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Differential Equations - First Order Systems

  1. Jun 27, 2007 #1

    dx / dt = 3*x + y

    dy / dt = -y

    As for solving this, here is what I've got so far:

    Since dy/dt is separable, I found that dy / y = -dt, integrated, and solved explicitly for y:

    y = Ce^-t

    I then plugged Ce^-t for y in the dx / dt portion of the system and found that:

    dx/dt - (3*x) = Ce^-t

    Then used Integrating Factor method, found u(t) = e^(-3t), multiplied to both sides and integrated and solved explicitly for x.

    x = (-1/3)C + Ce^(3t)

    For the second portion of the question, it asks to verify that the solution is correct.

    To do that, I plugged in the x and y solutions from part 1, as well as took derivatives of x and y and plugged them in as well.

    dy / dt = -y, -Ce^-t = -Ce^-t

    However, the problem I am having is that when I plug in for the dx / dt equation, I get down to t = ln1 = 0.

    I don't understand if this is wrong or what, as the y solution works but the x one doesn't seem to come to any reasonable conclusion.

    Any help in understanding these results, or in finding mistakes would be much appreciated.

  2. jcsd
  3. Jun 27, 2007 #2


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    so far so good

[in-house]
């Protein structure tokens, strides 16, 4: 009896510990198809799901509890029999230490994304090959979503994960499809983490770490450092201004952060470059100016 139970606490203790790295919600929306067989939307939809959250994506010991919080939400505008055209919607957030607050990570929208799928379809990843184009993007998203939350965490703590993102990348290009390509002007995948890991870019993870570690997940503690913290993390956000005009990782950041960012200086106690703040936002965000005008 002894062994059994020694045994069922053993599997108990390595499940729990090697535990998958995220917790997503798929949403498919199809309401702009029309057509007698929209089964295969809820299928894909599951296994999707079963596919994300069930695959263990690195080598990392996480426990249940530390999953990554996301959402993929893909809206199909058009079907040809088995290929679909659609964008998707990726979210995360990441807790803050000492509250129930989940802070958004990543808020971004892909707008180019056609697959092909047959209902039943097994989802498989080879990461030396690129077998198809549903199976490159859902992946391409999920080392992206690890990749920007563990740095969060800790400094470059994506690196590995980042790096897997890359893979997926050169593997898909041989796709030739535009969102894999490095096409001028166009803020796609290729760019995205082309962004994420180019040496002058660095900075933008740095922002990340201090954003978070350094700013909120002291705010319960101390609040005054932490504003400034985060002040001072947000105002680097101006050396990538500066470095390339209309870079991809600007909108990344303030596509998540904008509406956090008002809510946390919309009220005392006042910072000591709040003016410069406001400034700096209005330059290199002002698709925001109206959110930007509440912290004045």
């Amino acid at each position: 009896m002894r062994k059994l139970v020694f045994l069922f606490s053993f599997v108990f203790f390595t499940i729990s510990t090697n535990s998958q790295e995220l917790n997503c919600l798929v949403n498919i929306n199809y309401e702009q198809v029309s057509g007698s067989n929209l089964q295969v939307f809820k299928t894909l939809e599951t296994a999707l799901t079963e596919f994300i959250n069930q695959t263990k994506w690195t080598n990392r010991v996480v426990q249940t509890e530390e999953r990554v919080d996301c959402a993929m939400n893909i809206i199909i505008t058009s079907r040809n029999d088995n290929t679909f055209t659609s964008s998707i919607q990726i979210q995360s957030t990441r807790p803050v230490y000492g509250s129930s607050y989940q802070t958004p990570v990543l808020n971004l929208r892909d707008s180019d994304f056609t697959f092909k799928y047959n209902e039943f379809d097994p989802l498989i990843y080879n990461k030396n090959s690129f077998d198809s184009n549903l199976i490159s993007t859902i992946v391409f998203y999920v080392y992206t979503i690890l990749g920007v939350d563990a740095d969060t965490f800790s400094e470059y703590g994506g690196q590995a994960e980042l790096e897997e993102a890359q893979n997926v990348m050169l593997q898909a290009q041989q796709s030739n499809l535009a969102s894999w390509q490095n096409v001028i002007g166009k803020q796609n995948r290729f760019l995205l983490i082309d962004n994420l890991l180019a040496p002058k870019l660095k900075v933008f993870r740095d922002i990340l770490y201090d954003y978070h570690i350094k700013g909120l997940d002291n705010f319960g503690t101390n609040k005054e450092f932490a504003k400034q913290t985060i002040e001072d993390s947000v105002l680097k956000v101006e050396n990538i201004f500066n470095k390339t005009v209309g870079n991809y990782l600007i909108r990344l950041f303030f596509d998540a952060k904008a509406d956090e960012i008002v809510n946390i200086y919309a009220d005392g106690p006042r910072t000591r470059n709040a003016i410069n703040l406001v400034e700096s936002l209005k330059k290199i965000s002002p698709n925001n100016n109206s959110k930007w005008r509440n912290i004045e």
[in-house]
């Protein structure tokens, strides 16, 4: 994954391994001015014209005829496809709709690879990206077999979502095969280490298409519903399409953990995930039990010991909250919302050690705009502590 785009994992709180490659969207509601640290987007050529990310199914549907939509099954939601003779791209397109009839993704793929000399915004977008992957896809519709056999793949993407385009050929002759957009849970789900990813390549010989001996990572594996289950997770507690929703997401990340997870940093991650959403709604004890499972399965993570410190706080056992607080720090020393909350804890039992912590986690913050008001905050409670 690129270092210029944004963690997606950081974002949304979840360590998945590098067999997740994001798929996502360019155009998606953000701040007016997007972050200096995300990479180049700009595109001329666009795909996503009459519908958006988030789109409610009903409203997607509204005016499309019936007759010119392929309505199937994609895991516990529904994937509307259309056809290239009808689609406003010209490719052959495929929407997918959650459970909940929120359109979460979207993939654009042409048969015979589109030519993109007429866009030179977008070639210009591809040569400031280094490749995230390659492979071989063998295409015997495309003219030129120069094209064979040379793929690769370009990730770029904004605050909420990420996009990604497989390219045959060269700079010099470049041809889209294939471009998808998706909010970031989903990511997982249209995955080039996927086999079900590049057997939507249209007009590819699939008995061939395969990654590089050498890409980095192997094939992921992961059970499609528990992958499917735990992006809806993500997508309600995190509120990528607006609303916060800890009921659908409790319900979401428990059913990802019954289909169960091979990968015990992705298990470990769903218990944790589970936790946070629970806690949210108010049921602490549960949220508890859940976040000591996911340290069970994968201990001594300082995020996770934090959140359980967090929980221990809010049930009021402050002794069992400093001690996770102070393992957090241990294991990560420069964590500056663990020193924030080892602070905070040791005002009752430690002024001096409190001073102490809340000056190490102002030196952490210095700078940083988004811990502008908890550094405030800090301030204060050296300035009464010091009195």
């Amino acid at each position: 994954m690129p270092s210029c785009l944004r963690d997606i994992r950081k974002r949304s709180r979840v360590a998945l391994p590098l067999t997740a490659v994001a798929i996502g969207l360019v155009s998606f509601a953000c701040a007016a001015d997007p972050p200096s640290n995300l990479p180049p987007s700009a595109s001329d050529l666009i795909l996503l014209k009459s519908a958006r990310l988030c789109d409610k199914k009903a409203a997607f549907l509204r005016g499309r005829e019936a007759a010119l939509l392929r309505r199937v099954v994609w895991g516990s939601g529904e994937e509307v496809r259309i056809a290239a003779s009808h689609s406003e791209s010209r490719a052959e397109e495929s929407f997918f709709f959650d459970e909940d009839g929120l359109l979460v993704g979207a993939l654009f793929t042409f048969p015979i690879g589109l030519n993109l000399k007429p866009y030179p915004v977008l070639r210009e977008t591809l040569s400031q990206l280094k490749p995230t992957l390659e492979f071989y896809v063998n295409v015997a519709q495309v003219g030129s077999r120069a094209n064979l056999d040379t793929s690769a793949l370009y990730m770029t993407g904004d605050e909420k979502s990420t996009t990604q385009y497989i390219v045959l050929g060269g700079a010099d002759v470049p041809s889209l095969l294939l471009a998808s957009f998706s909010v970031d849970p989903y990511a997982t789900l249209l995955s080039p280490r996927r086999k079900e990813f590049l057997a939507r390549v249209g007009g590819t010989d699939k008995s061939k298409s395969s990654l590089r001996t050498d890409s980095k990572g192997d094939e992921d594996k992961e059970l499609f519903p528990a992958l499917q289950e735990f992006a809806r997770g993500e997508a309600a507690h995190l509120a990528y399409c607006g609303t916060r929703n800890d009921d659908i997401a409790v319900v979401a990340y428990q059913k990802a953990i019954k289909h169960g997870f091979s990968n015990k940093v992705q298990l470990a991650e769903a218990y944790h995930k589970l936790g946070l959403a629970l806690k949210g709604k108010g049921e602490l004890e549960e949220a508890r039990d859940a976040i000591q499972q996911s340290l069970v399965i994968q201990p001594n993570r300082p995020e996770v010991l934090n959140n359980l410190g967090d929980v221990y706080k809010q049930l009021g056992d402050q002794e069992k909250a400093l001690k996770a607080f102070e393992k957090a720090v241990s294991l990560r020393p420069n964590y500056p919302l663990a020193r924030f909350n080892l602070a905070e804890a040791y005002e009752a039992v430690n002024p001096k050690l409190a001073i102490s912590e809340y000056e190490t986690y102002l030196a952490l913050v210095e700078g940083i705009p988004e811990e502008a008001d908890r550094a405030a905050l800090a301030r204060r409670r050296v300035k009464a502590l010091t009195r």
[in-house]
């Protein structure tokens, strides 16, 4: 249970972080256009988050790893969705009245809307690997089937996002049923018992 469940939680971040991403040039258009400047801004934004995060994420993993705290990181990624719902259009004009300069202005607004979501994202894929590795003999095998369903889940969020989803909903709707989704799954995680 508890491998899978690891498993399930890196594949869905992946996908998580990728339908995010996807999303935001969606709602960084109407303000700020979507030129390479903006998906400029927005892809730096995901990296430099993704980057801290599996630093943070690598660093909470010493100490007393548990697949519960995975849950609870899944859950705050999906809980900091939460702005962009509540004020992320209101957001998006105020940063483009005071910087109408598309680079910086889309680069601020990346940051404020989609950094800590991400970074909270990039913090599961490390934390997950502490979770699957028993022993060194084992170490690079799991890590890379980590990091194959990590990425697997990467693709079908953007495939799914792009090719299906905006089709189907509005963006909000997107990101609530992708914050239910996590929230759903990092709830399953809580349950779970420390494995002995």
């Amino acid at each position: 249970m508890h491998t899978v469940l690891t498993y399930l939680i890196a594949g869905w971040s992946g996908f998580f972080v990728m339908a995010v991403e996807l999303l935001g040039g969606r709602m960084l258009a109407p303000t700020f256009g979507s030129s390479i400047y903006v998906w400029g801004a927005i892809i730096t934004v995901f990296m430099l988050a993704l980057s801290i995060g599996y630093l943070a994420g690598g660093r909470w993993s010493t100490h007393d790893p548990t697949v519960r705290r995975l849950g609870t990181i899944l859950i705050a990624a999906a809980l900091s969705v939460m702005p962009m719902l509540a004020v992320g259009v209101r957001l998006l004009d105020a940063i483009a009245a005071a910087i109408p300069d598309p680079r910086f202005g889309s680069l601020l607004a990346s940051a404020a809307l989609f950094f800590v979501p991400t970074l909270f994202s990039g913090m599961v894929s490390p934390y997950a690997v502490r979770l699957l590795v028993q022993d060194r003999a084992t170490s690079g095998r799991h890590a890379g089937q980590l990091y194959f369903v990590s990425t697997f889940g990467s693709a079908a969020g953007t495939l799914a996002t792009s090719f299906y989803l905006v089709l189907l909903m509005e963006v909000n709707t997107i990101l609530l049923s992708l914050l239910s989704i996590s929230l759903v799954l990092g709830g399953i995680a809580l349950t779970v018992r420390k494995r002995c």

I don't get this. I get [itex] x(t) = - \frac{1}{4C} e^{-Ct} [/itex].
    You have done a mistake either in integrating or in solving for x.
  4. Jun 27, 2007 #3
    hrm, I've re-done the integration multiple times and keep getting the same thing.

    I am integrating this:

    (x*e^(-3t))' = C*e^(-4t)

    After integrating I get:

    x*e^(-3t) = ( -C / [3e^(3t)] ) + C

    Divide out the u(t) = e^(-3t) and end up with this:

    x = (-C / 3) + C*e^(3t)

    I've also done this integration in both Maple and Mathematica and got the same thing as what I got by hand.

    So...I'm not sure its the integration or solving for x, I'm baffled.
  5. Jun 27, 2007 #4


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    Sorry, I had made a few mistakes .

    I did forget the constant of integration (sorry) and I made typos by putting the C in the denominator instead of the numerator and putting it in the exponential (it's getting too late for me to do simple maths!).
    here is my work

    [itex] d/dt(x e^{-3t}) = C e^{-4t} \rightarrow x e^{-3t} = -\frac{C}{4} e^{-4t} + K [/itex]

    wher I use K for the constant of integration to distinguish it from C. Solving, we get

    [itex] x = -\frac{C}{4} e^{-t} + K e^{3t} [/itex]
    Last edited: Jun 27, 2007
  6. Jun 27, 2007 #5


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    It's your integration of e^(-4t) which is incorrect.
    You may check that my answer satisfies the DE for x(t)


  7. Jun 27, 2007 #6
    Haha, I just caught my error. Ima give it a whirl now with the CORRECT integral, hehe.

    Thank you nrged

    *edit* - got it, much thanks to you nrged
    Last edited: Jun 27, 2007
  8. Jun 27, 2007 #7


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    :biggrin:Good! And you are welcome. Sorry for my mistakes.

    Best luck!
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